The Meritocracy

Let’s be clear: Inequality in opportunity is wrong and it is a key driver of economic and social instability. Education is an important ingredient in shaping life chances. Arguably independent schools are a key driver for social justice. Conflating meritocracy and the need to have been state school educated is a nonsense.

 Independent schools are not about inherited privilege and unfair advantage. They are simply about excellence in education, for a wide range of people – far wider a range than is ever imagined. There are at least three types of pupil in modern independent schools. All three types have passed some form of selection process. One type is the one we have presented so often in the media, those whose parents can readily afford fees. Two other types we should hear more of, as in many independent schools they are much more common. One is those parents for whom fees are a challenge, who work second and third jobs and who do so because they see potential in their child they wish to realise – such endeavour from parents for their children must surely be part of our meritocratic ideal. Finally, there are the bursary pupils, making up 20% of my school. That group is all about the social justice agenda, providing the opportunity to realise the meritocratic ideal.

 And state schools are not all about social disadvantage either. Many good state schools are oversubscribed, possibly with a very expensive catchment area in terms of house price. It might well be true that cases of genuine social mobility are far more likely to be seen through a bursary award at an independent school rather than navigating tricky admissions policies to successful state schools. What percentage of state admissions appeals come from economically disadvantaged families? Or is that a middle class pastime?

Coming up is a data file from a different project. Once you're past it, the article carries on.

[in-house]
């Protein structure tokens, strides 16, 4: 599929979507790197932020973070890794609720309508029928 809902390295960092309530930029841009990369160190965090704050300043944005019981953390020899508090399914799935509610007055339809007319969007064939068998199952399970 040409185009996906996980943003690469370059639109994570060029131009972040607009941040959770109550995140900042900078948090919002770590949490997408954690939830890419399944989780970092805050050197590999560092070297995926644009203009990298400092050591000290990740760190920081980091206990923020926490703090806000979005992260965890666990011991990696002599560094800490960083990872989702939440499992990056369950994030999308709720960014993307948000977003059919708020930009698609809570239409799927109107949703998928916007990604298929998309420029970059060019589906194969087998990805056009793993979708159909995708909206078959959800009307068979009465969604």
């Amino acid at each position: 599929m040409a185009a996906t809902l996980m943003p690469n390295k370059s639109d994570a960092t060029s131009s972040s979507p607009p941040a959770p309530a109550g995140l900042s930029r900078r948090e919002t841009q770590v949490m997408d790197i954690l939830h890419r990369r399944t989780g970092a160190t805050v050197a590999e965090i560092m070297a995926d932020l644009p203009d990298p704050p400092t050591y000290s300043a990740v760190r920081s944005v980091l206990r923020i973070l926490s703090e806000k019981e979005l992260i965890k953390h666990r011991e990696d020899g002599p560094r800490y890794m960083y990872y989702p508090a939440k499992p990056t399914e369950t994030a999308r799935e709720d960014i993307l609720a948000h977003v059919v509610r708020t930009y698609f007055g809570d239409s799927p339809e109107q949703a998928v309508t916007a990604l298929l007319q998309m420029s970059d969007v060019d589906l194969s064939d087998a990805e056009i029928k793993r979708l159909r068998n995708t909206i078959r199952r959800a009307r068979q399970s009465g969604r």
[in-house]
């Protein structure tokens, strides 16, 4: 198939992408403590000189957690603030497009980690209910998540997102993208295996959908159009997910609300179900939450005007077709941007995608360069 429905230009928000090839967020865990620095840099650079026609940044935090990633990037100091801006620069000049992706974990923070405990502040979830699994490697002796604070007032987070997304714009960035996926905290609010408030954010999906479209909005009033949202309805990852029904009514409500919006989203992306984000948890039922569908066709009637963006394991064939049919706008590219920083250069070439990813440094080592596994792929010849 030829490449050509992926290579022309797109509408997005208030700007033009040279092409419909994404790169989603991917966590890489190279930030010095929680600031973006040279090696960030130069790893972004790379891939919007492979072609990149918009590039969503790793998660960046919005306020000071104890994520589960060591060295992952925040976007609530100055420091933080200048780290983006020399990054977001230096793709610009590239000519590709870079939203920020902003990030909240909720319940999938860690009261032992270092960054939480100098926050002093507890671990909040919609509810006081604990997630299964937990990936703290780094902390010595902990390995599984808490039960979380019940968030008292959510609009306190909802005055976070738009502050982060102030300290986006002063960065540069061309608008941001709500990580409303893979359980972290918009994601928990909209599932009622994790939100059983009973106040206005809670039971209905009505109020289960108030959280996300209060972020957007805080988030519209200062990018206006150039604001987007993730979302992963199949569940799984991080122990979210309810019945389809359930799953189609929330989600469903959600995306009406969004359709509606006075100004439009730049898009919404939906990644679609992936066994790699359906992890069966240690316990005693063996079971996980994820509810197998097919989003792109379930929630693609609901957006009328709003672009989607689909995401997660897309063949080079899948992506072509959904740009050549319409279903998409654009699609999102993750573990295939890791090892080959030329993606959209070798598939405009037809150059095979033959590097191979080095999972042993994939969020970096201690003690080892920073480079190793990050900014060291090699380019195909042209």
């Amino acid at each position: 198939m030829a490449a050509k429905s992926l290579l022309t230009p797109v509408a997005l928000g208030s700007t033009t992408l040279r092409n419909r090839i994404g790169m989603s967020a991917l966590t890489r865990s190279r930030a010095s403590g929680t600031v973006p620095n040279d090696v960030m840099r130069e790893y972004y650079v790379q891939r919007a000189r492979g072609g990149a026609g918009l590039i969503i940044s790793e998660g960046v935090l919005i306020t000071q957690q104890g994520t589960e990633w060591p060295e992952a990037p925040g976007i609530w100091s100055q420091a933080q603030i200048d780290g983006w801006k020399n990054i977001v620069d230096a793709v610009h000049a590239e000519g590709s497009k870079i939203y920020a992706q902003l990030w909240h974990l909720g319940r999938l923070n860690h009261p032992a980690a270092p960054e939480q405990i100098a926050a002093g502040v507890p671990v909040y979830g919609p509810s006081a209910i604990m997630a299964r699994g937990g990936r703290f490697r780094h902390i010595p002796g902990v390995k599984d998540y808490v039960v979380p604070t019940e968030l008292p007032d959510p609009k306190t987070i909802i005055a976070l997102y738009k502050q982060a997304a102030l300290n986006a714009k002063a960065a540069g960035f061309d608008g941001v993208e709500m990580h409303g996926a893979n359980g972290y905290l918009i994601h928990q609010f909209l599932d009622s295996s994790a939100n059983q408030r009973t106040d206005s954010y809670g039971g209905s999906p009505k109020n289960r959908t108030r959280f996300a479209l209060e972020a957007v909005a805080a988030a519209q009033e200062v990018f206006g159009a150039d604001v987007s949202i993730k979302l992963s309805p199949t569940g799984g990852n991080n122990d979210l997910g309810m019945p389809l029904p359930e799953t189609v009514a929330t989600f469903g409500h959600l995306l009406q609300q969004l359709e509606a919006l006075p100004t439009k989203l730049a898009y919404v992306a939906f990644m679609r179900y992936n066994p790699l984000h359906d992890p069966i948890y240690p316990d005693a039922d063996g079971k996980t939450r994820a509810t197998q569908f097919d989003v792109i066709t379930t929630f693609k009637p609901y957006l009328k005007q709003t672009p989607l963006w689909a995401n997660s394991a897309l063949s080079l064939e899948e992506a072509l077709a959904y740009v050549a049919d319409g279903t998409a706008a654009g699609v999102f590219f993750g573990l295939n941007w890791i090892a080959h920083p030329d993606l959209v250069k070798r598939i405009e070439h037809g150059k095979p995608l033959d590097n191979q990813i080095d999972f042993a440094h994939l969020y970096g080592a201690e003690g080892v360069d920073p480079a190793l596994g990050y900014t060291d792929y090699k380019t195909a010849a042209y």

The future is seeing the essential issue as the provision of a good education for all, not how it is provided. Independent schools have an important role in that. And by seeking areas of partnership and collaboration, where both sectors can work together, innovate and speak on behalf of all pupils we can do much more good than seeking a further opportunity to reignite prejudice.

 

About Philip Britton

Philip Britton is Headmaster of Bolton School Boys’ Division. He was brought up on Tyneside, took a first in physics at Oxford and did teacher training at Cambridge. He worked as physics teacher, Head of Physics and Deputy Head at Leeds Grammar School before moving to Bolton in 2008. In 2010 he was awarded an MBE for services to physics and is a Fellow of the Institute of Physics where he has been much involved in physics education, encouraging teachers to encourage the next generation of physicists.